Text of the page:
So, this is entirely @mbennardo’s fault. LET IT BE KNOWN.
On a hill overlooking the Camsted valley stands a man, six feet tall, broad-shouldered, hands with short, stubby fingers and square palms. Earth hands, his Mam had called them. Stone hands they also got called, by anyone unlucky enough to mistake soft-spoken for weak after a night of drinking.
Utar the Radish Farmer leans on his hoe, watching black clouds of crows swirl above the valley. He leans back his head and whistles piercingly through the generous gap between his front teeth, a special combination of tones and trills that some might call magic, but he just calls sense.
One black dot breaks away from the cloud and spirals through the air toward him. Utar waits patiently, squinting against the cheery yellow sunlight of the afternoon. A few minutes later, a crow lands on the handle in a flurry of wings, balanced on one foot. Utar tilts his head back, squints against the feathers until she’s gotten settled.
He knows this crow. She has a set of golden dots on top of her head, like the beauty marks of a lady. They’ve talked before. “Good day, Lady Crow.” He’s also heard this called magic, being able to talk to birds. Seems like more good sense to him.
She clacks her beak. “Very good for us, Utar.”
Utar tilts his chin toward the valley. “There a battle on?”
“Have you ever known anything else to draw us in such numbers?”
“Nay, ’tis true. What’s the chance the lines might move this way a mite more?”
She inspects him with one black, sparkling eye. “There’s a soothsayer on the side of the man in red. We could trick him in to it easily enough.” Then she turns her head to inspect him with the other eye. “For the normal price.”
Utar nods slowly. “Agreed.” Man in red probably means the Duke; he’s always sounded like the superstitious sort.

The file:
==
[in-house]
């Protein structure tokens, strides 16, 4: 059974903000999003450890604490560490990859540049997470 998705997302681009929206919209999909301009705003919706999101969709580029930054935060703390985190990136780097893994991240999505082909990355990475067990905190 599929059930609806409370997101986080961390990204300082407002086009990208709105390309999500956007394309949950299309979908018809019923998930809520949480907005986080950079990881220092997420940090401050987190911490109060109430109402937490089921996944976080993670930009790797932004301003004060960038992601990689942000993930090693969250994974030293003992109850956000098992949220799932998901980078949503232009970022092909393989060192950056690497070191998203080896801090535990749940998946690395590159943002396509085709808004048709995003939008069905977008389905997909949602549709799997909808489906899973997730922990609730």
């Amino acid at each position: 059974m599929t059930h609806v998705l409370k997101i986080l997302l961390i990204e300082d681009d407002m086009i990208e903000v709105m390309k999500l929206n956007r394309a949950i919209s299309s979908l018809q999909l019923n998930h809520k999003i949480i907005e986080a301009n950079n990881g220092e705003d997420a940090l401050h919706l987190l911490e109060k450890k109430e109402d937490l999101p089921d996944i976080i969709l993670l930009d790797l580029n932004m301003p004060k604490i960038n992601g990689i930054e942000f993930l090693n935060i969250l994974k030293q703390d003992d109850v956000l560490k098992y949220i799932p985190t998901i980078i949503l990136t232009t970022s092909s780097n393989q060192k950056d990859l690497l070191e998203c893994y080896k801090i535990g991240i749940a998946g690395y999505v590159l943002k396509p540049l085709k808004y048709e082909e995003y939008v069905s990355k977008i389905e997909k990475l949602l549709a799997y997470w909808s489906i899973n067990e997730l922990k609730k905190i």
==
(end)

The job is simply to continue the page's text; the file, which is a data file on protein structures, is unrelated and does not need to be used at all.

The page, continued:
The crow takes off and Utar heads back down the hills of his radish farm. “Mattie,” he calls to his wife, “get the girls. Battle’ll be coming this way soon.”
Mattie throws down the lump of dough she’s been working and gives him an annoyed look. “I’m in the middle of baking.”
“The high and mighty don’t consult with the likes of us.” He smiles, catches her by the waist, nuzzles her neck with a stubbly chin until she shrieks and gives him a playful slap. “Get the girls. We’ll be wanting to bury anything we can’t carry.”
“Aye. But if they burn my house down again, the next one better have an extra bedroom. And a bigger kitchen.”
He nods slowly. “Agreed.”
By nightfall, they hear the drums of the marching armies, but they’re already cleared out, up a hill and into their neighbor’s fields, backs bent under bundles of clothes and cooking pots, with a basket of winterberries as a peace offering for letting them stay a few nights.
Three days later the crow with golden spots finds Utar again. She’s flying heavy and drunk, gorged with carrion. Utar has to steady her with his fingers when she lands on the haft of his ax; he’s been helping out with the firewood.
“Battle done, Lady Crow?”
She belches in the least ladylike way imaginable. “And a big one at that.”
“My thanks. I’ll get the sweet red corn for you this year, my word on it.”
“It strikes me, Utar. You never ask us who won.” The crow lets out a croaking laugh, interrupted by another belch.
“Aye.” He shoos her away and calls for Mattie to get the girls, finish breakfast, get ready to go home. He doesn’t even wait for goodbyes; he spikes the ax into the nearby stump and heads back over the hill.
Utar only spares the briefest of looks for the smoldering ruin of his house. He collects his hoe from its hiding place and wades into his fields, feet sticking in the churned up battlefield muck, more blood than dirt. The scent of decay coats the back of his throat, but he’s used to it by now. Humming a working song, he sets to hoeing the blood, the burned cloth and charred wood, the hacked-up flesh and bone into his fields.
It doesn’t matter to him, who has won or lost. All he cares about is the good earth and its feeding, the way the soil drinks in death and turns rich and black with life. What he gives to his fields, they return ten fold in the best radishes in the fief.
And if it makes him smile, sometimes, to think that noble kitchens seek out his produce and feed their new crop of warriors on their previous crop of warriors, well.
He’s just a radish farmer, simple folk. What does he know.